The social-media company just hired Derek Andersen, a vice president of finance at Amazon.com Inc., to be its VP of finance, reporting to Tim Stone. Stone, whom Snap hired last month as chief financial officer, also came from Amazon. Another within the executive ranks also hailed from the e-commerce giant: Jerry Hunter, promoted to lead engineering at Snap in December, used to run infrastructure for Amazon’s cloud business.
Snap confirmed Andersen’s hire and said he’s starting on July 9. The Los Angeles-based company, which runs the Snapchat mobile photo-sharing app, has had plenty of management slots to fill, with frequent executive turnover since going public in March 2017. Many of those roles have been filled from within the company, because fitting in with Snap’s demanding and secretive culture isn’t easy.
Still, Seattle-based Amazon, where high performance is prized and whose chief executive officer, Jeff Bezos, has called work-life balance a “debilitating phrase,” may churn out employees who are a better fit than Snap’s Silicon Valley peers, known for their perks, transparency and flexible hours. Amazon over the years has also been given permission by Wall Street to take bold risks, however unprofitable, with analysts and investors trusting that eventually it will pay off. The stock has jumped more than sixfold in the past five years. Unprofitable Snap may be aiming for a similar trajectory.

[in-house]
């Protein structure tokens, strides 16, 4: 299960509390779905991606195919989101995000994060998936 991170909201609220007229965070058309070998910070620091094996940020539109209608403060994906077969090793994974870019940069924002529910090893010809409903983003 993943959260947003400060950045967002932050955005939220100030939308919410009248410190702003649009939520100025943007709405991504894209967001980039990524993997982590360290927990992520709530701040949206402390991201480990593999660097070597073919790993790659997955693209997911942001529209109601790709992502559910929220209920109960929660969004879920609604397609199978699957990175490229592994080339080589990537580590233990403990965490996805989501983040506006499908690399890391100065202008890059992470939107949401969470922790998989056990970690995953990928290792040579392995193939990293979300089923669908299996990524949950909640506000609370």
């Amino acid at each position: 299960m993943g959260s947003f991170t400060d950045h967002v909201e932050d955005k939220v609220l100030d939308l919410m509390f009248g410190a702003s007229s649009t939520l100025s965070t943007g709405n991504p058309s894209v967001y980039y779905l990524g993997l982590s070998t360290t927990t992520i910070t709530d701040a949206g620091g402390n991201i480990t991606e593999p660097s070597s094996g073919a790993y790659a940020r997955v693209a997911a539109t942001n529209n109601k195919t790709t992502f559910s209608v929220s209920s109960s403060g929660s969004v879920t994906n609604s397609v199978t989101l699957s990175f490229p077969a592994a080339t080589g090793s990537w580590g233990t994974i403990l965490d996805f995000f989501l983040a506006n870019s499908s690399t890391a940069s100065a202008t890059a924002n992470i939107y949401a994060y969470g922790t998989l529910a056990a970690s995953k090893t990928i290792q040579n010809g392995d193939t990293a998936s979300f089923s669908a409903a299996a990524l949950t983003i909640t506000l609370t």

There’s a lot of pressure on Snap for a reason. Being a public company “requires a bit more grit,” Snap CEO Evan Spiegel said at a conference last week. The company’s growth has recently been stunted by a controversial app redesign that turned off new users and spooked advertisers. Sales in the first quarter declined 19 percent from the prior period, and the stock is trading 28 percent below its IPO price. Meanwhile, Snap needs to prove that it can carve out a good slice of the digital-advertising market, where Facebook Inc. and Alphabet Inc.’s Google dominate. Andersen’s team will be charged with making the right bets while keeping the company’s costs in check. Snap in March cut 7 percent of its staff in a reorganization.
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